In this exercise we employ body-mounted lighting instruments such as laser pointers and LEDs in a black box performance space to give new meaning to our changing relationship to the space around us.

· Fieldtrip:
We will visit Brandeis University’s Volen Center for Complex Systems:
Human Spatial Orientation and Motor Control.

Complex Coordination: Walking

Walking represents an extraordinarily complex coordination of actions, delicately tensioned between balancing and falling. Once mastered, we walk with hardly a thought-on varied terrain, at different speeds, while carrying heavy objects, and in conversation with others.

In walking, the entire body-head, spine, torso, arms, legs, hands and feet work together in rapport with the physical conditions-gravity, ground, spatial relationships­­­-to propel us forward. Contrary to conventional understanding, it is not the skeleton that walks, but a whole-body web of tissue, stretching and contracting to harness the potential energy available. Physical intelligence coordinates this complexity. With so many variables, many strategies are possible. Thus, the pattern and rhythm of our gait is highly individualized. And, though locomotion can be nearly effortless, we can and do get in its way.

Week 6 we will experiment with the biomechanics of walking, looking specifically at the contribution of legs, arms and spine to see if we can experience what seems a mundane activity in new ways.

Investigations and Activities

· Walk This Way

Using LED target markers on the body for reference points, high-speed video and movement analysis software allows us to distill the individual characteristics of each person’s gait. With this information, we will experiment with the range of movement patterns revealed to gain perspective on our individual strategies.

· Field Trip
A visit to MIT’s Leg Laboratory to compare and contrast the physical intelligence an organism demonstrates against that of artificially intelligent machines.

Learning and Development: The Basic Elements of Movement

The basic grammar of human movement begins before we are born. In utero, tiny undulations from head to tail begin the complex coordination of motor skills that will so occupy an infant and toddler as he or she learns to negotiate the world. Watching a child learn to walk is testament to the physical intelligence–and persistence, of the system as trial and error establishes skill. Further, physical play in childhood greatly expands our range and repertoire, as every aspect of our balance, coordination, and motor skills is challenged. Here, a vocabulary of fundamental movement is developed that serves us for a lifetime-from everyday activities to Olympic level performances.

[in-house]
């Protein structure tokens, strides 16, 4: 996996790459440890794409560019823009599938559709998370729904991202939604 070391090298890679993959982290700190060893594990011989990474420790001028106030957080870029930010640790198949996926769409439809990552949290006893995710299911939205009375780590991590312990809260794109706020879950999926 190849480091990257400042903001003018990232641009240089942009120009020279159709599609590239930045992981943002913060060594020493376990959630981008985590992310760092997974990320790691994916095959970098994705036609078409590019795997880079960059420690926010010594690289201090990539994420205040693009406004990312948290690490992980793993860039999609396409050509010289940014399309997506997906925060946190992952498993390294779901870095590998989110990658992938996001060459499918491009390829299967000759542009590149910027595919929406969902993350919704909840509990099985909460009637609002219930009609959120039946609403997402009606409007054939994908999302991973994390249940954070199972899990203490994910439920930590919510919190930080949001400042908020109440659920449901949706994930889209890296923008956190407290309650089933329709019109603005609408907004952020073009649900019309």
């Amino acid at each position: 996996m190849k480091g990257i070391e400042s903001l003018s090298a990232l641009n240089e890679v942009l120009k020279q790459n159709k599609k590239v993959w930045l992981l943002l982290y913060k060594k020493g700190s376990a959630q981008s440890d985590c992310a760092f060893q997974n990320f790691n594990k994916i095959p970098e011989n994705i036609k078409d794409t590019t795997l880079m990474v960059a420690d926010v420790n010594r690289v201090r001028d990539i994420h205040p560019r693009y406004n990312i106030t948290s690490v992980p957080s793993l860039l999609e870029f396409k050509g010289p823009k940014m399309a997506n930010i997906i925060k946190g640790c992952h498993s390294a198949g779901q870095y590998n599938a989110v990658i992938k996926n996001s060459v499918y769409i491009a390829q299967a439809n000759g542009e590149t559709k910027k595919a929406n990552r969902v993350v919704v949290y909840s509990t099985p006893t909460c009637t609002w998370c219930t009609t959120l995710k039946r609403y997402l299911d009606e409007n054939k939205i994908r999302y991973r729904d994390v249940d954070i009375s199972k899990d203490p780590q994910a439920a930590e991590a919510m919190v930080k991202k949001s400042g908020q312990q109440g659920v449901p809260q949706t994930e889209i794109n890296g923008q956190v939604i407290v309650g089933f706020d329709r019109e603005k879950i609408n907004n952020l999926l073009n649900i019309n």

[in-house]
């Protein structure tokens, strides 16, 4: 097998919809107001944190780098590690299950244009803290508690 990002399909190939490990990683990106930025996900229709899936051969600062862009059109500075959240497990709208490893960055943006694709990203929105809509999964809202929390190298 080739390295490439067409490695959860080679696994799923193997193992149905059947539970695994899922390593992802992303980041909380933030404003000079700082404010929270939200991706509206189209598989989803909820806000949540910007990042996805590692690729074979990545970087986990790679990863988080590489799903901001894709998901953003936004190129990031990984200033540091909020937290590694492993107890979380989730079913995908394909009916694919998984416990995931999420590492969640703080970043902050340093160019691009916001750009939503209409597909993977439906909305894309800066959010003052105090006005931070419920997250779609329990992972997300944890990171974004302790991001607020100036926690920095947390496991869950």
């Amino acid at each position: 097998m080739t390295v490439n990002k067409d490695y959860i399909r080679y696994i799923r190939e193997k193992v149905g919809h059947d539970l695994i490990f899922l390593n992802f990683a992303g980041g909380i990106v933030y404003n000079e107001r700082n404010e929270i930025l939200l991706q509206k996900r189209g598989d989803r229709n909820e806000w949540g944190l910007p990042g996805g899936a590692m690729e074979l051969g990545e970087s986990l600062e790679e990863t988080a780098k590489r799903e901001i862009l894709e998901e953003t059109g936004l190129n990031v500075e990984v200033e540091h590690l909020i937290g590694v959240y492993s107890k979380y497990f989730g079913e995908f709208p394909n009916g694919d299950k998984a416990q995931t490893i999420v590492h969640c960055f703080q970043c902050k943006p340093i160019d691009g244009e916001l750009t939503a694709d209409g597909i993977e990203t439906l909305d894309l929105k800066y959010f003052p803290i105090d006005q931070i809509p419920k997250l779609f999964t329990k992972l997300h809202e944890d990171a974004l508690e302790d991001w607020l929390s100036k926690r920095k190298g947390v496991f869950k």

Investigations and Activities

· Field Trip

A visit to the MIT day care to watch babies work to become toddlers.

· A World of Objects
Curiosity about the world motivates movement; our early interaction with objects forms basic gestures-reach, push, throw-structures the basic grammar of movement. We will explore simple movements in relation to objects to discover how they underlie more complex ones.


Walking a 4 inch beam, 50 feet in the air is no easy task. Below a level of conscious awareness, the brain is constantly responding “emotionally” to the world. Before we are even aware of feeling afraid, for example, physical responses have already begun: pounding heart, sweaty palms, tense muscles. The physical sensations in turn tell us what we are feeling. This is yet another aspect of physical intelligence, or communication with our organism. Such reactions have their roots in human evolution, but may not be completely adapted to the lives most of us lead. A fear of heights and performance anxiety are more obvious “outside” threats. However, we can experience poor perceptual orientation or being off balance, as “danger,” creating muscle tension and restriction that greatly affects how we live our body.

As experienced in previous classes, we can learn to become aware of such automatic/autonomic processes. In this class we will experiment with situations that bring these responses into awareness. Our effort will be to understand both their affect, and how we can better work with such powerful influences.

Investigations and Activities

· Fear Factor
Walking a 4 inch beam, 50 feet in the air, among other ropes course activities.


Your body is your first tool. Before language or concept, learning is a physical process built upon the interactions of body and world; eyes and hand reach into the world, our legs transport us. Inversely, tools are extensions of the body, born of its interaction with the physical world; a hand becomes a hammer, bipedal action becomes a bike. Even when we consider information technologies, we must ultimately look to the physical experience of the body in its context for the roots of such machines. As the basis of our experience, the body is present-often visible-in all that we create. The body and the tools it creates, then, are manifestations of our physical intelligence.

Investigations and Activities

· Technological Innovation: Physical Problem Solving
From a large collection of materials students will be challenged to design and build tools to solve fanciful technology-minded, body-based problems, e.g., “be here and there at the same time.”, “walk standing still.”


“Air” Jordan, Wonderwoman, Baryshnikov, or simply a child’s leap from a swing set; what is the perennial appeal of defying gravity, if only for a moment? From high-level athletes who make it look effortless, to the aspirations underlying the space program, human beings are constantly teasing the limitations of the body and of our physical condition. In our final week we will use “flight” as a vehicle to overview the cultural tension between the body and the passion of our scientific/technological pursuits.

Investigations and Activities

· A Thousand Words
To make a concept map illustrating connections between our scientific/technological society and our effort to transcend the limitations of our physical condition, we will pour through recent issues of Wired, Technology Review and other magazines in search of telling images (what they have to say may surprise you!).